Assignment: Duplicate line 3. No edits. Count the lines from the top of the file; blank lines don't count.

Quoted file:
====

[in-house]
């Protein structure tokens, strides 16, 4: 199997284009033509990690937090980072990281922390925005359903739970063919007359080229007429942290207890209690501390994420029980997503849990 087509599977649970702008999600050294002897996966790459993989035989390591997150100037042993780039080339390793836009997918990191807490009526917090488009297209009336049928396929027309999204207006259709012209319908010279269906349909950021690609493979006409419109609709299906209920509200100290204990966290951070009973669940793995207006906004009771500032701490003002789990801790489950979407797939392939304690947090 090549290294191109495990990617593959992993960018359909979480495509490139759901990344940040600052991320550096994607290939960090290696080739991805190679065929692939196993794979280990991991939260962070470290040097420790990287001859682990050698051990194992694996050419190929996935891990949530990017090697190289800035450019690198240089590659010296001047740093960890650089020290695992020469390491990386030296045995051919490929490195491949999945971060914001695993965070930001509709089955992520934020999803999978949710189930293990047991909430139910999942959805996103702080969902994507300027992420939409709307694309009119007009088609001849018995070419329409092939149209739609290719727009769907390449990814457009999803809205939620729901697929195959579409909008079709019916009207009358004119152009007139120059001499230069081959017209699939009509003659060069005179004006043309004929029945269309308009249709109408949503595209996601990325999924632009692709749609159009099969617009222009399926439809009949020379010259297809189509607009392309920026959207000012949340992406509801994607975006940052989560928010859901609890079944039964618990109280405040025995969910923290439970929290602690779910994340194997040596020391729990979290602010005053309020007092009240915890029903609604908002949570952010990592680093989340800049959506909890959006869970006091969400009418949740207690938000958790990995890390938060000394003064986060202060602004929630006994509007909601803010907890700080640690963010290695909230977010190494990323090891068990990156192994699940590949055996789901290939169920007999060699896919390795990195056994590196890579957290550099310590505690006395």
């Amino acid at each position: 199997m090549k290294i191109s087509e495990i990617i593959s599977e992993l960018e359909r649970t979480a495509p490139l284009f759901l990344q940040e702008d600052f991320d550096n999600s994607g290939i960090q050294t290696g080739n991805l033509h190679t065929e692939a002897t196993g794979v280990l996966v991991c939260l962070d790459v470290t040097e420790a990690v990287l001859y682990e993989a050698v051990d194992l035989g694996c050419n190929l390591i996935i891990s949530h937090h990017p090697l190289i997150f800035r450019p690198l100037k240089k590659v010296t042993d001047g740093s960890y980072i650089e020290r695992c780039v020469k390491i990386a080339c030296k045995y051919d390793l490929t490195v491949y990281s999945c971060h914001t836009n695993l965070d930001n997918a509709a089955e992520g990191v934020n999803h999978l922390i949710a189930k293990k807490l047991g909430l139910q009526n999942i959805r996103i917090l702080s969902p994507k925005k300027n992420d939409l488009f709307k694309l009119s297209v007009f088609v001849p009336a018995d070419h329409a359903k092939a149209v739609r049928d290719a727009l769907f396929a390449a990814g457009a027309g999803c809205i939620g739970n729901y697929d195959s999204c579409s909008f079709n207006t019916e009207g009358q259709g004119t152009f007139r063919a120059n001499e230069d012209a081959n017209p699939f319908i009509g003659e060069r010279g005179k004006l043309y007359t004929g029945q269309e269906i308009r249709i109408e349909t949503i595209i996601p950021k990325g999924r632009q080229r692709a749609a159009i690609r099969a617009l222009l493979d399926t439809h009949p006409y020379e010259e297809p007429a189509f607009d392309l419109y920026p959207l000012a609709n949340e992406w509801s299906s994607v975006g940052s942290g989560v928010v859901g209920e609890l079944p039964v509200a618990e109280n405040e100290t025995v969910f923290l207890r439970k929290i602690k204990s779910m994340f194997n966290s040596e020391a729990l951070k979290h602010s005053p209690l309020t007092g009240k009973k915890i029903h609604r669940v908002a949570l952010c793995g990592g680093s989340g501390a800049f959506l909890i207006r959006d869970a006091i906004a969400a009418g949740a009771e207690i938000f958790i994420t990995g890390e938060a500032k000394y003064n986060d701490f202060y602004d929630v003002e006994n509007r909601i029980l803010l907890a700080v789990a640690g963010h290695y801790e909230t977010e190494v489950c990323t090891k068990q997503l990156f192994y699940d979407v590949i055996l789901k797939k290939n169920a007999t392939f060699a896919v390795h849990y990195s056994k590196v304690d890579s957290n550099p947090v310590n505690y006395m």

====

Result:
């Amino acid at each position: 199997m090549k290294i191109s087509e495990i990617i593959s599977e992993l960018e359909r649970t979480a495509p490139l284009f759901l990344q940040e702008d600052f991320d550096n999600s994607g290939i960090q050294t290696g080739n991805l033509h190679t065929e692939a002897t196993g794979v280990l996966v991991c939260l962070d790459v470290t040097e420790a990690v990287l001859y682990e993989a050698v051990d194992l035989g694996c050419n190929l390591i996935i891990s949530h937090h990017p090697l190289i997150f800035r450019p690198l100037k240089k590659v010296t042993d001047g740093s960890y980072i650089e020290r695992c780039v020469k390491i990386a080339c030296k045995y051919d390793l490929t490195v491949y990281s999945c971060h914001t836009n695993l965070d930001n997918a509709a089955e992520g990191v934020n999803h999978l922390i949710a189930k293990k807490l047991g909430l139910q009526n999942i959805r996103i917090l702080s969902p994507k925005k300027n992420d939409l488009f709307k694309l009119s297209v007009f088609v001849p009336a018995d070419h329409a359903k092939a149209v739609r049928d290719a727009l769907f396929a390449a990814g457009a027309g999803c809205i939620g739970n729901y697929d195959s999204c579409s909008f079709n207006t019916e009207g009358q259709g004119t152009f007139r063919a120059n001499e230069d012209a081959n017209p699939f319908i009509g003659e060069r010279g005179k004006l043309y007359t004929g029945q269309e269906i308009r249709i109408e349909t949503i595209i996601p950021k990325g999924r632009q080229r692709a749609a159009i690609r099969a617009l222009l493979d399926t439809h009949p006409y020379e010259e297809p007429a189509f607009d392309l419109y920026p959207l000012a609709n949340e992406w509801s299906s994607v975006g940052s942290g989560v928010v859901g209920e609890l079944p039964v509200a618990e109280n405040e100290t025995v969910f923290l207890r439970k929290i602690k204990s779910m994340f194997n966290s040596e020391a729990l951070k979290h602010s005053p209690l309020t007092g009240k009973k915890i029903h609604r669940v908002a949570l952010c793995g990592g680093s989340g501390a800049f959506l909890i207006r959006d869970a006091i906004a969400a009418g949740a009771e207690i938000f958790i994420t990995g890390e938060a500032k000394y003064n986060d701490f202060y602004d929630v003002e006994n509007r909601i029980l803010l907890a700080v789990a640690g963010h290695y801790e909230t977010e190494v489950c990323t090891k068990q997503l990156f192994y699940d979407v590949i055996l789901k797939k290939n169920a007999t392939f060699a896919v390795h849990y990195s056994k590196v304690d890579s957290n550099p947090v310590n505690y006395m």